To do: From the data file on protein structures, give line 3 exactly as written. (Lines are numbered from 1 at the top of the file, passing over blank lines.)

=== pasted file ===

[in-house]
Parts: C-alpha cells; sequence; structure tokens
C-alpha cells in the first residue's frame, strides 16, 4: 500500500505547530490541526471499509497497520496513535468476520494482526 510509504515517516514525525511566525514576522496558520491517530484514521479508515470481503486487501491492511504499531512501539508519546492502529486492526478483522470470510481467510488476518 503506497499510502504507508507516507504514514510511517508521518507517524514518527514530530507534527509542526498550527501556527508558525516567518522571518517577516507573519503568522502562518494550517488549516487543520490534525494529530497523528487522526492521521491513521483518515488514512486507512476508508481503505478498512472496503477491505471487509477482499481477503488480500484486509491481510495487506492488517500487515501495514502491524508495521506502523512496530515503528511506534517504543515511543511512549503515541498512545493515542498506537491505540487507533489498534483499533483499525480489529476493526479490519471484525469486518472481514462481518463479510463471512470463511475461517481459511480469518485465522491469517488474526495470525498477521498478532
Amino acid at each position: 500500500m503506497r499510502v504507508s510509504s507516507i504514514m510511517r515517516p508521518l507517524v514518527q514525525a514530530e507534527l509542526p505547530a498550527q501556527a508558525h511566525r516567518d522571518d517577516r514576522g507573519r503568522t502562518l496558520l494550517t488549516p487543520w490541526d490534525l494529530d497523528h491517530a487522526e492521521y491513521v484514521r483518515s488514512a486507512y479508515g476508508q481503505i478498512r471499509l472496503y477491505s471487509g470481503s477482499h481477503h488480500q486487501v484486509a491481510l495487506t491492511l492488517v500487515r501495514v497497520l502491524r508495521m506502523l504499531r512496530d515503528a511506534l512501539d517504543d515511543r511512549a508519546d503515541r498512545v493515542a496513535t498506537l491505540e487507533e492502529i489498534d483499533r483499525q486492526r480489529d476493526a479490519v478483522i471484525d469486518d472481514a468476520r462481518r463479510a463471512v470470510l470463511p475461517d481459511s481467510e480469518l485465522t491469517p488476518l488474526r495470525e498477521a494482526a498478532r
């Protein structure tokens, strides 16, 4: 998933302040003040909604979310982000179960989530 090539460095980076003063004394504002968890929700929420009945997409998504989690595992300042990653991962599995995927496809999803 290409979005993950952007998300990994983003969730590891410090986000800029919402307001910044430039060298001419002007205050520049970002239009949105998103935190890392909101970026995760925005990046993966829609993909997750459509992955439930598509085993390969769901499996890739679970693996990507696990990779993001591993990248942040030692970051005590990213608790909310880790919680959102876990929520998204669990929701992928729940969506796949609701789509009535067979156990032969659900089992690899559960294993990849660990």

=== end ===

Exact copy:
C-alpha cells in the first residue's frame, strides 16, 4: 500500500505547530490541526471499509497497520496513535468476520494482526 510509504515517516514525525511566525514576522496558520491517530484514521479508515470481503486487501491492511504499531512501539508519546492502529486492526478483522470470510481467510488476518 503506497499510502504507508507516507504514514510511517508521518507517524514518527514530530507534527509542526498550527501556527508558525516567518522571518517577516507573519503568522502562518494550517488549516487543520490534525494529530497523528487522526492521521491513521483518515488514512486507512476508508481503505478498512472496503477491505471487509477482499481477503488480500484486509491481510495487506492488517500487515501495514502491524508495521506502523512496530515503528511506534517504543515511543511512549503515541498512545493515542498506537491505540487507533489498534483499533483499525480489529476493526479490519471484525469486518472481514462481518463479510463471512470463511475461517481459511480469518485465522491469517488474526495470525498477521498478532